While he has secured the Democratic nomination for himself on the basis of an argument for his "electability," many critics have called into question whether he actually meets that standard. But one thing is certain: If Joe Biden is going to beat Donald Trump in November, it won't be without a lot of help from the young progressive movement in this country. That's where Bernie Sanders comes into the play.
Watch Bernie Sanders endorse Joe Biden www.youtube.com
On Monday the senator from Vermont and former front runner for the Democratic nomination began the long arduous process of convincing progressive voters and activists to rally around a candidate that they find fundamentally dissatisfying. After suspending his campaign last Wednesday, Sanders came out with a statement calling on his supporters to back Biden in order to "defeat somebody who I believe ... is the most dangerous president in the modern history of this country."
It would be disingenuous for Sanders' endorsement to focus on Biden himself—whose approach to politics Sanders has thoroughly criticized both specifically and in the abstract—but it's far a more important message than claiming, once again, that Biden is his good friend. Sanders is addressing the significant and terrifying threat that our country faces in the form of Donald Trump. He's a man who called a pandemic a hoax when swift action could have saved lives, then used it as an opportunity to reward his loyalists at the expense of the public health, all while promoting dubious cures, undermining important regulation, forcing states into expensive bidding wars, and inciting dangerous xenophobia. He is, in short, a reckless, self-aggrandizing, would-be fascist.
In the three years that Donald Trump has held power, he has made tremendous strides in consolidating power for his party, America's economic elites, and himself. If he manages to get reelected, the problem is going to get worse. Whatever you think of Joe Biden, it's important to acknowledge how much better he would be for this country. It's important for the progressive movement in America to (however grudgingly) put their full force behind Joe Biden and get out the Democratic vote—particularly in swing states. While Biden's VP pick (promising rumors suggest Elizabeth Warren) has a lot of potential to help in that process, Bernie Sanders' endorsement is an important first step. So why is Bernie Sanders staying on the ballot in upcoming races?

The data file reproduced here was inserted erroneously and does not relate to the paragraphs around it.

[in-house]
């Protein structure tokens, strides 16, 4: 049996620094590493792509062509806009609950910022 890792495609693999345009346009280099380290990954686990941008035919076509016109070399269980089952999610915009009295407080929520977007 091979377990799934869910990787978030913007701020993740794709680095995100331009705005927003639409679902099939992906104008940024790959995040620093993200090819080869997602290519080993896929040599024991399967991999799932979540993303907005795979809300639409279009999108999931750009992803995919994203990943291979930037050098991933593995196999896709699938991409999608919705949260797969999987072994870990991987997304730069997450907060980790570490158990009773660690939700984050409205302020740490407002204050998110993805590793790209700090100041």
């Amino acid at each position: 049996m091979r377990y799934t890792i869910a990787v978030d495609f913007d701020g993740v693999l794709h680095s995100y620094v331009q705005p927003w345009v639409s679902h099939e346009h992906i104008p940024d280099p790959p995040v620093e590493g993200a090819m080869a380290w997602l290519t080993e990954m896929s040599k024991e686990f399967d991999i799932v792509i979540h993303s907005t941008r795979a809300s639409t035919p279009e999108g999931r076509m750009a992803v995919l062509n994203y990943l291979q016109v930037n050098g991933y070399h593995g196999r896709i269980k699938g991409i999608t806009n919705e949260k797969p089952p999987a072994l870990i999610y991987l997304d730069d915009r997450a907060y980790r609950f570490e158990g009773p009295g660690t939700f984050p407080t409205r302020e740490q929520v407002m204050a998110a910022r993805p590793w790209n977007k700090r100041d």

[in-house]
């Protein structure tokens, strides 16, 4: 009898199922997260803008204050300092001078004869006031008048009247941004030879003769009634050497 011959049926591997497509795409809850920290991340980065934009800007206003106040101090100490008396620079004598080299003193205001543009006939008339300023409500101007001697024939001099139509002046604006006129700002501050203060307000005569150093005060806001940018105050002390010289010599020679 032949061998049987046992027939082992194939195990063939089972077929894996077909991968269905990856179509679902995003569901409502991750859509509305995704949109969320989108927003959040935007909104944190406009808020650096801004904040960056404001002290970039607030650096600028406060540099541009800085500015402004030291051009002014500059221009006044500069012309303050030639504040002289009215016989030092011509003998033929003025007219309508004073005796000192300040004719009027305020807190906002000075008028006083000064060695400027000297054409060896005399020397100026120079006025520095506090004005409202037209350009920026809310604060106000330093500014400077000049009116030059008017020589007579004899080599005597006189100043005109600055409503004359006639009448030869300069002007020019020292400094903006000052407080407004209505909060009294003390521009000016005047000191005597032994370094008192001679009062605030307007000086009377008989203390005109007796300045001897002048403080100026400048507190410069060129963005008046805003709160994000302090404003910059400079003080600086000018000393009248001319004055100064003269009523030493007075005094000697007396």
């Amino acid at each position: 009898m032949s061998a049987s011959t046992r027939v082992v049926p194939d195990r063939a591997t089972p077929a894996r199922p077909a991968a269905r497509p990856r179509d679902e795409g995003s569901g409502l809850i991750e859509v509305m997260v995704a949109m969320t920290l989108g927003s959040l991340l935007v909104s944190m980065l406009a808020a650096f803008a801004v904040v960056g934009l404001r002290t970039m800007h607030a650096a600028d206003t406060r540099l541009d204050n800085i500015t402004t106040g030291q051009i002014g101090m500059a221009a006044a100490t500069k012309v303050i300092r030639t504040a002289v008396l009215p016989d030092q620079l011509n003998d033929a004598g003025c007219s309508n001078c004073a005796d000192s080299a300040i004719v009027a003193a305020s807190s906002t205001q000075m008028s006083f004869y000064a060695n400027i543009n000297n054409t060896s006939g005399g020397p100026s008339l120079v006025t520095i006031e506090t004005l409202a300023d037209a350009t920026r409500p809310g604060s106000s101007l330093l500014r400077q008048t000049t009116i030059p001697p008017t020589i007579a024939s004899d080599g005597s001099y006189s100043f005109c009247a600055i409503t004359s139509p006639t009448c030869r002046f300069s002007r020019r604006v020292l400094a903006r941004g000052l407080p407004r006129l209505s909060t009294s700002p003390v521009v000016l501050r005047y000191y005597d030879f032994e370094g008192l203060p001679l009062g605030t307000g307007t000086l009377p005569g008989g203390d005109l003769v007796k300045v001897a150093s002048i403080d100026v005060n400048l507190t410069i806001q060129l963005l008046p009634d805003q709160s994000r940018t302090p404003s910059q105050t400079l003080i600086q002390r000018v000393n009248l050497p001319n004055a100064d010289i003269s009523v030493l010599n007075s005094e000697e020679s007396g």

The answer is that Bernie Sanders still represents a huge coalition of Democratic voters, and he wants to be able to represent their interests at this year's democratic convention. If he is able to secure a large number of delegates for himself, that will hopefully give him the sway he needs to push the party platform to the left on important issues like Medicare for All and student debt relief.
So while Bernie's endorsement is crucial for inspiring unity in November, voters in states like New York, New Mexico, and Pennsylvania will still have the opportunity to voice their preference for Sanders' policies.